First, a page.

Lipid clustering by three homologous arginine-rich antimicrobial peptides is insensitive to amino acid arrangement and induced secondary structure

Richard M. Epand, Raquel F. Epand, Christopher J. Arnusch, Brigitte Papahadjopoulos-Sternberg, Guangshun Wang, Yechiel Shai

Research output: Contribution to journalArticle

52 Scopus citations

Abstract

Three Arg-rich nonapeptides, containing the same amino acid composition but different sequences, PFWRIRIRR-amide (PR-9), RRPFWIIRR-amide (RR-9) and PRFRWRIRI-amide (PI-9), are able to induce segregation of anionic lipids from zwitterionic lipids, as shown by changes in the phase transition properties of lipid mixtures detected by differential scanning calorimetry and freeze fracture electron microscopy. The relative Minimal Inhibitory Concentration (MIC) of these three peptides against several strains of Gram positive bacteria correlated well with the extent to which the lipid composition of the bacterial membrane facilitated peptide-induced clustering of anionic lipids. The lower activity of these three peptides against Gram negative bacteria could be explained by the retention of these peptides in the LPS layer. The membrane morphologies produced by PR-9 as well as by a cathelicidin fragment, KR-12 that had previously been shown to induce anionic lipid clustering, was directly visualized using freeze fracture electron microscopy. This work shows the insensitivity of phase segregation to the specific arrangement of the cationic charges in the peptide sequence as well as to their tendency to form different secondary structures. It also establishes the role of anionic lipid clustering in the presence of zwitterionic lipids in determining antimicrobial selectivity.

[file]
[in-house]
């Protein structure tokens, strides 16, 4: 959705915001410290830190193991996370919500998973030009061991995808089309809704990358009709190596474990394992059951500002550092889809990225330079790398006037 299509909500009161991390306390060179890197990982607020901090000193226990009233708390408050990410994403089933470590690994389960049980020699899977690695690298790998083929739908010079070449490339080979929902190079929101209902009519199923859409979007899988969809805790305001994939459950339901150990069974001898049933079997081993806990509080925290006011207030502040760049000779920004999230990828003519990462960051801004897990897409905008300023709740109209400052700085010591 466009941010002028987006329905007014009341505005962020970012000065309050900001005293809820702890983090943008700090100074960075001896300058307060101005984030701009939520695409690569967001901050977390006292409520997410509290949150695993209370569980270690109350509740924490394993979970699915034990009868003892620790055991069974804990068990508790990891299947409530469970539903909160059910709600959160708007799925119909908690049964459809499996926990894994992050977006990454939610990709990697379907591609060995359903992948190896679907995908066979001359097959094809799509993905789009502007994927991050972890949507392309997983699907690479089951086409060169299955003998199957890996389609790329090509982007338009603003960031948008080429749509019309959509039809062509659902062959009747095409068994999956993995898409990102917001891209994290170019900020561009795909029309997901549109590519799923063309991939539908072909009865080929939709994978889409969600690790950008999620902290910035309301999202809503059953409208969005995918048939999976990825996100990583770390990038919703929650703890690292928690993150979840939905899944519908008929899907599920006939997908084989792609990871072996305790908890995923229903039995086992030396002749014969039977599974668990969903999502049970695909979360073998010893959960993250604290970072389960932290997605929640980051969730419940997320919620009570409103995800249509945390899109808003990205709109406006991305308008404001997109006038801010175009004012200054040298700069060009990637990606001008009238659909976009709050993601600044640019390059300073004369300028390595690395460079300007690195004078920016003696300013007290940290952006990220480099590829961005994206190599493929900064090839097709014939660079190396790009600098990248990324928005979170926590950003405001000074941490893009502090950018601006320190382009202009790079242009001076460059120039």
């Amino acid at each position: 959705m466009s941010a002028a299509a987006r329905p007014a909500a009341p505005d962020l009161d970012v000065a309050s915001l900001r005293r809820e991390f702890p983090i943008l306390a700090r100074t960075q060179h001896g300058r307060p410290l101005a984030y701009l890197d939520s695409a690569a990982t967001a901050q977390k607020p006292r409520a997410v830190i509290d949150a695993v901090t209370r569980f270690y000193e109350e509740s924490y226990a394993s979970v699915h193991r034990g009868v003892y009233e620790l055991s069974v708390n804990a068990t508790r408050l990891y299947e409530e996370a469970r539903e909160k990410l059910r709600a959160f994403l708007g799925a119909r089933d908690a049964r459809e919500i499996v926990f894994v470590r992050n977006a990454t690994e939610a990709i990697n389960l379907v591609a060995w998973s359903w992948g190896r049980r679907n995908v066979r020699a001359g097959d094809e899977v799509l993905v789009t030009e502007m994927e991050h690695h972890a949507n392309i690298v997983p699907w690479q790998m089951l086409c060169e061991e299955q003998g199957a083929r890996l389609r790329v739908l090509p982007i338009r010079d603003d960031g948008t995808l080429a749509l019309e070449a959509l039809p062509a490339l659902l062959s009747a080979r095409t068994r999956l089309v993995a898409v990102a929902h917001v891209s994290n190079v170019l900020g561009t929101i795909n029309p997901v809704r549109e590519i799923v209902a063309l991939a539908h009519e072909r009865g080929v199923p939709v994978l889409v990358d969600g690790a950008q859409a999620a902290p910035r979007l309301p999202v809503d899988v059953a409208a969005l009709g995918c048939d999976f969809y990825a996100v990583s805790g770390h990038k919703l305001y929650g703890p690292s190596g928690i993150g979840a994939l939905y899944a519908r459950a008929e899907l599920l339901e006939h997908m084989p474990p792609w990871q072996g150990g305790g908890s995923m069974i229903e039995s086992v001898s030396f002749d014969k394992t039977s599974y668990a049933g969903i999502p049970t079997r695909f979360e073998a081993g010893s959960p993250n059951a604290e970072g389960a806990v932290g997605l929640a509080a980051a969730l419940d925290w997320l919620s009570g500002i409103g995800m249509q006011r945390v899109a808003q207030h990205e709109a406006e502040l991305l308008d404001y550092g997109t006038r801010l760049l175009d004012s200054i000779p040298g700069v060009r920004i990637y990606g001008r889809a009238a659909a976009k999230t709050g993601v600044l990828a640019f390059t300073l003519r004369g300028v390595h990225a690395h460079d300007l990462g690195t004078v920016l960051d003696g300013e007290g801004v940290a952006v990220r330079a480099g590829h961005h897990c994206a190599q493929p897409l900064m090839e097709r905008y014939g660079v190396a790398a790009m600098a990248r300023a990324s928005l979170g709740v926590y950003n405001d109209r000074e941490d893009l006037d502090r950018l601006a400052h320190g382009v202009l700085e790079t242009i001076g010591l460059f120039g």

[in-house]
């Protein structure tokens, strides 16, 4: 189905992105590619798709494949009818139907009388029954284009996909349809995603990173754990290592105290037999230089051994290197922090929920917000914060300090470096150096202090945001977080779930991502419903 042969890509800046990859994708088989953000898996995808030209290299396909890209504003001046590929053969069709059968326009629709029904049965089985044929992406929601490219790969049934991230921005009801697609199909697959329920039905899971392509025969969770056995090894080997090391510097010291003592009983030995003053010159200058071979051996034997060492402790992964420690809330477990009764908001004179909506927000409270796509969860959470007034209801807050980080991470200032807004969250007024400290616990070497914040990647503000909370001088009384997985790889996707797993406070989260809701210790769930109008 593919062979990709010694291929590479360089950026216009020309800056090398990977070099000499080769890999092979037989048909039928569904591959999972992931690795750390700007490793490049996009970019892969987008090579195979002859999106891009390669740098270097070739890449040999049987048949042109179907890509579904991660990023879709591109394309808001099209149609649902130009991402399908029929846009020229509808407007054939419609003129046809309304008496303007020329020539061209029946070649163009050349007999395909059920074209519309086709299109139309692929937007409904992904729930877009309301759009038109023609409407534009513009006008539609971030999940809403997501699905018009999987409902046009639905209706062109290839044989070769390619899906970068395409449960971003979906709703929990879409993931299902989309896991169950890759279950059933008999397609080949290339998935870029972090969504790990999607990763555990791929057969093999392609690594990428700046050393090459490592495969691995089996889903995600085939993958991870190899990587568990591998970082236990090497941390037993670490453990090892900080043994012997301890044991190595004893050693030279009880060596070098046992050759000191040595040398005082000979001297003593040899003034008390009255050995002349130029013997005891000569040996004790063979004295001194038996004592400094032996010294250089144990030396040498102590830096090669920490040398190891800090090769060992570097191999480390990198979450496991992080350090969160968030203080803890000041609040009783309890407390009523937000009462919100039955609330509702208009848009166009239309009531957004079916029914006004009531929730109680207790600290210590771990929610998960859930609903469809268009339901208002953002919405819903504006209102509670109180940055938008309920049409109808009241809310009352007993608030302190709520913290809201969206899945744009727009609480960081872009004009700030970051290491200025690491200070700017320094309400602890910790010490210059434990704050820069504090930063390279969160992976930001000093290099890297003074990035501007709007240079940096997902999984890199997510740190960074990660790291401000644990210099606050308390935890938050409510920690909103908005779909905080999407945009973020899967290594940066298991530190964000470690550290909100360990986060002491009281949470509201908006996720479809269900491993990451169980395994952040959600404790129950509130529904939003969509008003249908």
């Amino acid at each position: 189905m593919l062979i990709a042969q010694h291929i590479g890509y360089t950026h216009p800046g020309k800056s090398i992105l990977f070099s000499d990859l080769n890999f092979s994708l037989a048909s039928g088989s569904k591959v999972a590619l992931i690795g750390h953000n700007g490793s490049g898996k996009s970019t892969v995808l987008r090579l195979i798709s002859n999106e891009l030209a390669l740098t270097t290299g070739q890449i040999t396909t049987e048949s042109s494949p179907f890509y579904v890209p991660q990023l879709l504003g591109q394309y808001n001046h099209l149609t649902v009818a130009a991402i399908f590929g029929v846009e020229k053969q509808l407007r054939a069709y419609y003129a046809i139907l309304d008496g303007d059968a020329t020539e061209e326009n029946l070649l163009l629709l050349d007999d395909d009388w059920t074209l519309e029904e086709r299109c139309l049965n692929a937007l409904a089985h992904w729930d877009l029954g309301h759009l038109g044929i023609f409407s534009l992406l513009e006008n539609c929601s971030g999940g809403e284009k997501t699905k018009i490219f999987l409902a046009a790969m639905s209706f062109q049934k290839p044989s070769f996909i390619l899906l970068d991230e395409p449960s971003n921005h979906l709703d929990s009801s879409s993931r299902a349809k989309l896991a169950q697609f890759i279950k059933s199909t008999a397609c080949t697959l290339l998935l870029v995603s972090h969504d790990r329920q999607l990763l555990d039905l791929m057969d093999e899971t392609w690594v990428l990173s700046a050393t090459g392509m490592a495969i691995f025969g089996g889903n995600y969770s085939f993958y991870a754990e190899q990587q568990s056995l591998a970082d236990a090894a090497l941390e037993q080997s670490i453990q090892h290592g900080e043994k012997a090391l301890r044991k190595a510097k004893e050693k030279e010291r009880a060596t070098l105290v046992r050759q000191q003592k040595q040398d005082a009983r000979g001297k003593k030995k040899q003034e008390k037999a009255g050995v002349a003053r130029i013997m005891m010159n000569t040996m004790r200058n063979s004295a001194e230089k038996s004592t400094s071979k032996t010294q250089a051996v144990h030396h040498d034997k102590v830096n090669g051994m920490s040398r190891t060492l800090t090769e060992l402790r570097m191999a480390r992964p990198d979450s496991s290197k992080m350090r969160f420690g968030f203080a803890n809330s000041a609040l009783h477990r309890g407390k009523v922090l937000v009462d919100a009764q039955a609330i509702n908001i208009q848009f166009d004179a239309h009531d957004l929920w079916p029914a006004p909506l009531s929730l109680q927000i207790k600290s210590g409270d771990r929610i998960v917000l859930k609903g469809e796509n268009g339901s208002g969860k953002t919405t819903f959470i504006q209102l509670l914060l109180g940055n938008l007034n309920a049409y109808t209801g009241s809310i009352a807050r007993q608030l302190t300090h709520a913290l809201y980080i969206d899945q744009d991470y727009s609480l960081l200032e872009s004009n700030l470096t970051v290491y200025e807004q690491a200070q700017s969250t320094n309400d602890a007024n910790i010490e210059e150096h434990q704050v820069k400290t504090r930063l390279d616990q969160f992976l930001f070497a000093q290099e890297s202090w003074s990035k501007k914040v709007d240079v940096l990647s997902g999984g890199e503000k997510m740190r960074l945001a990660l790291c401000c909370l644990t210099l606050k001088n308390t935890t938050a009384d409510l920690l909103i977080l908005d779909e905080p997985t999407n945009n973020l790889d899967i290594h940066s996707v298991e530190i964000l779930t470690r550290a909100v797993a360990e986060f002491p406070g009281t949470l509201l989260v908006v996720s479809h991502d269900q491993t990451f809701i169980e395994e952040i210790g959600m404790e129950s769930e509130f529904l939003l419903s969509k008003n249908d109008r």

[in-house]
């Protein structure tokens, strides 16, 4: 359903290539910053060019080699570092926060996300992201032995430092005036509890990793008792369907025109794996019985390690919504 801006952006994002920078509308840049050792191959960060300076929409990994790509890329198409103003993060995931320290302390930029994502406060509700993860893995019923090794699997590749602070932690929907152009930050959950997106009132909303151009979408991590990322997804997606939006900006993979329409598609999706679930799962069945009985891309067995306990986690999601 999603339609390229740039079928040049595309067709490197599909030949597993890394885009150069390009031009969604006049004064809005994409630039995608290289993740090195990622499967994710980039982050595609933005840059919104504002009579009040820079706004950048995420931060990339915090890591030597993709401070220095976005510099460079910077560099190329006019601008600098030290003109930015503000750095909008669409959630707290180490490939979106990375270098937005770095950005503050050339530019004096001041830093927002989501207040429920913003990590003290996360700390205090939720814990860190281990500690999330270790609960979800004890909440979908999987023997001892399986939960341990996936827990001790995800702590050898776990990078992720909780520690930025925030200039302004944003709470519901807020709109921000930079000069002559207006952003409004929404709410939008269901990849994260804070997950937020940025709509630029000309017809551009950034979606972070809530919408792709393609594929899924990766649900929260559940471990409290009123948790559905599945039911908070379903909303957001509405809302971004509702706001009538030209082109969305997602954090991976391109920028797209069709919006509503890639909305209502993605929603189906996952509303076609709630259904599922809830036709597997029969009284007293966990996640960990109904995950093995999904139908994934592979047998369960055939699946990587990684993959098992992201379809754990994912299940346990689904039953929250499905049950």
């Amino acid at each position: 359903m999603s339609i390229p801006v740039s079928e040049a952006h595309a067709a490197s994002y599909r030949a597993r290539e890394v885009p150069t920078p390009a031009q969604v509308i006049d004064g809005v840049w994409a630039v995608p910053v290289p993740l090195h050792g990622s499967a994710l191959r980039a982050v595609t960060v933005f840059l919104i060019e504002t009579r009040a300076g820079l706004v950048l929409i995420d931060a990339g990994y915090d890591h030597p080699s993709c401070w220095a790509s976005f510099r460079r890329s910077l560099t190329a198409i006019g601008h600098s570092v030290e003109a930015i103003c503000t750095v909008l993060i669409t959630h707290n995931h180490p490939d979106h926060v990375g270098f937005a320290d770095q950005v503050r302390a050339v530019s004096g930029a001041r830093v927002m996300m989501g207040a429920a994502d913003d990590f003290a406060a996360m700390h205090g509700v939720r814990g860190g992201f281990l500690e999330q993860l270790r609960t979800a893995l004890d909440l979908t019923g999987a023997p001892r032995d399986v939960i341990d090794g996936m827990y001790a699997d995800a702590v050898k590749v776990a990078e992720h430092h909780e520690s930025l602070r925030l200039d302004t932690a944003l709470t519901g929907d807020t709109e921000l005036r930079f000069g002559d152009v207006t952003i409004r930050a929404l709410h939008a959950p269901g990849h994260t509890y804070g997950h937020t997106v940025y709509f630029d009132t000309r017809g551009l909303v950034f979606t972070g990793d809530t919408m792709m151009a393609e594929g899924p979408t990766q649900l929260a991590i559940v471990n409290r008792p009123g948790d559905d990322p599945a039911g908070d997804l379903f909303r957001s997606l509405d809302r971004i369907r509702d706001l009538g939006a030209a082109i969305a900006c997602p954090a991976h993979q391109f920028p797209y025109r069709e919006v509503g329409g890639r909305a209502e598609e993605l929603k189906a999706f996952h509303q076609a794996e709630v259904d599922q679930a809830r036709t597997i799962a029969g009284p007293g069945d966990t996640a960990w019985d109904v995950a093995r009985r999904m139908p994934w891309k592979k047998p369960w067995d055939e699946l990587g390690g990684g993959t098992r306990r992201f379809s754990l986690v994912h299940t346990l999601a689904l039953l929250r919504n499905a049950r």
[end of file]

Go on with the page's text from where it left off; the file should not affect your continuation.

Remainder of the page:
Original languageEnglish (US)
Pages (from-to)1272-1280
Number of pages9
JournalBiochimica et Biophysica Acta - Biomembranes
Volume1798
Issue number6
DOIs
StatePublished - Jun 2010

Keywords

  • Antibacterial peptides
  • Bacterial species specificity
  • Differential scanning calorimetry
  • Freeze fracture electron microscopy
  • Lipid clustering
  • Membrane domains

ASJC Scopus subject areas

  • Biophysics
  • Biochemistry
  • Cell Biology

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